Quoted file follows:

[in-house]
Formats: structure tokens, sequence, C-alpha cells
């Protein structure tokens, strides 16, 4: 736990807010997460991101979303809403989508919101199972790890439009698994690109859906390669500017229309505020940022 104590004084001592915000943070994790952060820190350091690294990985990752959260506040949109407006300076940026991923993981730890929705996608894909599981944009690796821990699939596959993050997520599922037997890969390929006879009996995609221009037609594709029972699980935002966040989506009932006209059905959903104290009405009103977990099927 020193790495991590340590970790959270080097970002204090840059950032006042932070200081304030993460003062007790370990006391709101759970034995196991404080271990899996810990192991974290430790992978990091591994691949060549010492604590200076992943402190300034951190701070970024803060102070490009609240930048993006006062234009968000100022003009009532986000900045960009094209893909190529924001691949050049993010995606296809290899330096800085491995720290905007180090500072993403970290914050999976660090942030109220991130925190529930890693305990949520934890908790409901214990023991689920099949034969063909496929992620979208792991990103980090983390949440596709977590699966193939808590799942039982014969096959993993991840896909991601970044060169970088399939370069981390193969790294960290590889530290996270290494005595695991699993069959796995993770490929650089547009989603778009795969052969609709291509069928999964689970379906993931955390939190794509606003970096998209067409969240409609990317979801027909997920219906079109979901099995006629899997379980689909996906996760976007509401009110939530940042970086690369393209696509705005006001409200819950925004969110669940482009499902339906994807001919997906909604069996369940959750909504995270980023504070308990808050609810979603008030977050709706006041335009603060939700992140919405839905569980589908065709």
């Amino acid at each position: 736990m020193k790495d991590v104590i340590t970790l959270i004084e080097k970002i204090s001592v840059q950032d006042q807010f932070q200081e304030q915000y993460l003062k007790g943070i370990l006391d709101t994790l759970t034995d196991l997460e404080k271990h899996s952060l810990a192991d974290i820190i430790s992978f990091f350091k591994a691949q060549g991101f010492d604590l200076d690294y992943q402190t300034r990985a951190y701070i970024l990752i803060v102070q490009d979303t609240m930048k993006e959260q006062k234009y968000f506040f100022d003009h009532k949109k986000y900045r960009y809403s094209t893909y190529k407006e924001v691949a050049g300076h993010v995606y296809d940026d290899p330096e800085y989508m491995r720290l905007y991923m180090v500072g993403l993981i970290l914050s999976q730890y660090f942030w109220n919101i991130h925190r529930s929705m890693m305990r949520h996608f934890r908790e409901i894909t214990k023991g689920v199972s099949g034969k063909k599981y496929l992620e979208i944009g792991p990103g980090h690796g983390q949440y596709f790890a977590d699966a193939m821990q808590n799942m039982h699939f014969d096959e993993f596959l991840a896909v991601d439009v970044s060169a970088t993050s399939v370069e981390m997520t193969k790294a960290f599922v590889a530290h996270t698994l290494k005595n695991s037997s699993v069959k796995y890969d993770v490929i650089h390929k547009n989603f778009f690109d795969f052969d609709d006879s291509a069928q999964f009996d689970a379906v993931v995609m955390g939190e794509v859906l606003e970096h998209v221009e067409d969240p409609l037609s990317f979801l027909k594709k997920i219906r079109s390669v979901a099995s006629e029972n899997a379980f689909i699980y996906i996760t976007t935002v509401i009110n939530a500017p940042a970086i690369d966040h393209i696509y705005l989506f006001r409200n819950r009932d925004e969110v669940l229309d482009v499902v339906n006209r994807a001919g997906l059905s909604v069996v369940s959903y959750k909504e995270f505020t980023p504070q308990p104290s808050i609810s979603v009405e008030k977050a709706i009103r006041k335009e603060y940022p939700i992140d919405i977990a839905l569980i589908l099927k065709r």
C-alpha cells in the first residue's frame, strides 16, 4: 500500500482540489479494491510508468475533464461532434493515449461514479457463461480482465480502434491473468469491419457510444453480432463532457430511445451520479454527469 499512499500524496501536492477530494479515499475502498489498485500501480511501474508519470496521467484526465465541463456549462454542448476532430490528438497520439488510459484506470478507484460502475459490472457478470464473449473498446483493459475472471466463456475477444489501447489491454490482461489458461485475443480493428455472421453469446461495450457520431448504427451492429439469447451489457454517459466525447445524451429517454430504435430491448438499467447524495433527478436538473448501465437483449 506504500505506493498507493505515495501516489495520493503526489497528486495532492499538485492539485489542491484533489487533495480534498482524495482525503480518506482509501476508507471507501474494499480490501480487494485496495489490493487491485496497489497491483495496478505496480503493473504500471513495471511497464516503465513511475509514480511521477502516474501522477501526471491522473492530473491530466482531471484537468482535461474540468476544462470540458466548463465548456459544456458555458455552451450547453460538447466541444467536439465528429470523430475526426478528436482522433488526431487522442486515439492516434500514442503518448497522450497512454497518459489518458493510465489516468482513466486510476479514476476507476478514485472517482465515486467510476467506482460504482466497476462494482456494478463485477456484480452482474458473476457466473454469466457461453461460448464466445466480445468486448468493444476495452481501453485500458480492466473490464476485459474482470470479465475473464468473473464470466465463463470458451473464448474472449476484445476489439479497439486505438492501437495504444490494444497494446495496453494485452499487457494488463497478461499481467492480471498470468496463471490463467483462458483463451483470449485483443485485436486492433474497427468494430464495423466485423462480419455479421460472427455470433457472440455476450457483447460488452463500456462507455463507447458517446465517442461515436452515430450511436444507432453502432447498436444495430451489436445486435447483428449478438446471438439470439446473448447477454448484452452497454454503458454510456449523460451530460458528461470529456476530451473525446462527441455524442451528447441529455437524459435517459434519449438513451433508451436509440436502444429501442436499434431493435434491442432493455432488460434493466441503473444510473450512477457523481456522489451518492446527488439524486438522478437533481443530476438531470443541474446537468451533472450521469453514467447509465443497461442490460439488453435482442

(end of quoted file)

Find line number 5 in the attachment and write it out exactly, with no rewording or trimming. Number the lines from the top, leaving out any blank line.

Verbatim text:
C-alpha cells in the first residue's frame, strides 16, 4: 500500500482540489479494491510508468475533464461532434493515449461514479457463461480482465480502434491473468469491419457510444453480432463532457430511445451520479454527469 499512499500524496501536492477530494479515499475502498489498485500501480511501474508519470496521467484526465465541463456549462454542448476532430490528438497520439488510459484506470478507484460502475459490472457478470464473449473498446483493459475472471466463456475477444489501447489491454490482461489458461485475443480493428455472421453469446461495450457520431448504427451492429439469447451489457454517459466525447445524451429517454430504435430491448438499467447524495433527478436538473448501465437483449 506504500505506493498507493505515495501516489495520493503526489497528486495532492499538485492539485489542491484533489487533495480534498482524495482525503480518506482509501476508507471507501474494499480490501480487494485496495489490493487491485496497489497491483495496478505496480503493473504500471513495471511497464516503465513511475509514480511521477502516474501522477501526471491522473492530473491530466482531471484537468482535461474540468476544462470540458466548463465548456459544456458555458455552451450547453460538447466541444467536439465528429470523430475526426478528436482522433488526431487522442486515439492516434500514442503518448497522450497512454497518459489518458493510465489516468482513466486510476479514476476507476478514485472517482465515486467510476467506482460504482466497476462494482456494478463485477456484480452482474458473476457466473454469466457461453461460448464466445466480445468486448468493444476495452481501453485500458480492466473490464476485459474482470470479465475473464468473473464470466465463463470458451473464448474472449476484445476489439479497439486505438492501437495504444490494444497494446495496453494485452499487457494488463497478461499481467492480471498470468496463471490463467483462458483463451483470449485483443485485436486492433474497427468494430464495423466485423462480419455479421460472427455470433457472440455476450457483447460488452463500456462507455463507447458517446465517442461515436452515430450511436444507432453502432447498436444495430451489436445486435447483428449478438446471438439470439446473448447477454448484452452497454454503458454510456449523460451530460458528461470529456476530451473525446462527441455524442451528447441529455437524459435517459434519449438513451433508451436509440436502444429501442436499434431493435434491442432493455432488460434493466441503473444510473450512477457523481456522489451518492446527488439524486438522478437533481443530476438531470443541474446537468451533472450521469453514467447509465443497461442490460439488453435482442